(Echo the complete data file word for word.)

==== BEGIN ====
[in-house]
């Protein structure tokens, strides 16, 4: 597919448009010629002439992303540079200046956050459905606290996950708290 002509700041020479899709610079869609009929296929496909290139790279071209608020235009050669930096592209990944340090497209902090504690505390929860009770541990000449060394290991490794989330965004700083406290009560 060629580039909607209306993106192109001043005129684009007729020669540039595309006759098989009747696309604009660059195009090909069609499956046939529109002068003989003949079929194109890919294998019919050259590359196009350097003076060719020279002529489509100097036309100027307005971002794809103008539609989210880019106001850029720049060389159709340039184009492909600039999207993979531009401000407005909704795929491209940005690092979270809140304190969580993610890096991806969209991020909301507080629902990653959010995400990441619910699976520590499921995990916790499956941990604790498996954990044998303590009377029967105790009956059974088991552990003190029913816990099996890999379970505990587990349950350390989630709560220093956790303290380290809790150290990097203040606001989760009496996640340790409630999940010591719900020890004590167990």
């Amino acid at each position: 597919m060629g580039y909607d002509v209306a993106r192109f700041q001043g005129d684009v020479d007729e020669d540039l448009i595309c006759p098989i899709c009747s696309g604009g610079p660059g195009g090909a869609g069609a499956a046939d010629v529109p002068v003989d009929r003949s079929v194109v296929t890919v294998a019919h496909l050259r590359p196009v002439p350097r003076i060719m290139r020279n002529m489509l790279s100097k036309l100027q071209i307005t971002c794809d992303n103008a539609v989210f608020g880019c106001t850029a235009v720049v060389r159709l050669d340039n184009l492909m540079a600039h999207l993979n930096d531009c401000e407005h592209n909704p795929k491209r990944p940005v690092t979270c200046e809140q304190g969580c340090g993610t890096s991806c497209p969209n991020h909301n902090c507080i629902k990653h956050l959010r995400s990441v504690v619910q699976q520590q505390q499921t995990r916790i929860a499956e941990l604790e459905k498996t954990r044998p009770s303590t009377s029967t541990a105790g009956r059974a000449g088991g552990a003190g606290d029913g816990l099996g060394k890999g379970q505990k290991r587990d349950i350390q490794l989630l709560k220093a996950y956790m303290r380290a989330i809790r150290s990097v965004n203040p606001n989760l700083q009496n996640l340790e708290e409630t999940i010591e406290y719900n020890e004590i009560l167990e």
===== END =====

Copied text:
[in-house]
């Protein structure tokens, strides 16, 4: 597919448009010629002439992303540079200046956050459905606290996950708290 002509700041020479899709610079869609009929296929496909290139790279071209608020235009050669930096592209990944340090497209902090504690505390929860009770541990000449060394290991490794989330965004700083406290009560 060629580039909607209306993106192109001043005129684009007729020669540039595309006759098989009747696309604009660059195009090909069609499956046939529109002068003989003949079929194109890919294998019919050259590359196009350097003076060719020279002529489509100097036309100027307005971002794809103008539609989210880019106001850029720049060389159709340039184009492909600039999207993979531009401000407005909704795929491209940005690092979270809140304190969580993610890096991806969209991020909301507080629902990653959010995400990441619910699976520590499921995990916790499956941990604790498996954990044998303590009377029967105790009956059974088991552990003190029913816990099996890999379970505990587990349950350390989630709560220093956790303290380290809790150290990097203040606001989760009496996640340790409630999940010591719900020890004590167990």
């Amino acid at each position: 597919m060629g580039y909607d002509v209306a993106r192109f700041q001043g005129d684009v020479d007729e020669d540039l448009i595309c006759p098989i899709c009747s696309g604009g610079p660059g195009g090909a869609g069609a499956a046939d010629v529109p002068v003989d009929r003949s079929v194109v296929t890919v294998a019919h496909l050259r590359p196009v002439p350097r003076i060719m290139r020279n002529m489509l790279s100097k036309l100027q071209i307005t971002c794809d992303n103008a539609v989210f608020g880019c106001t850029a235009v720049v060389r159709l050669d340039n184009l492909m540079a600039h999207l993979n930096d531009c401000e407005h592209n909704p795929k491209r990944p940005v690092t979270c200046e809140q304190g969580c340090g993610t890096s991806c497209p969209n991020h909301n902090c507080i629902k990653h956050l959010r995400s990441v504690v619910q699976q520590q505390q499921t995990r916790i929860a499956e941990l604790e459905k498996t954990r044998p009770s303590t009377s029967t541990a105790g009956r059974a000449g088991g552990a003190g606290d029913g816990l099996g060394k890999g379970q505990k290991r587990d349950i350390q490794l989630l709560k220093a996950y956790m303290r380290a989330i809790r150290s990097v965004n203040p606001n989760l700083q009496n996640l340790e708290e409630t999940i010591e406290y719900n020890e004590i009560l167990e």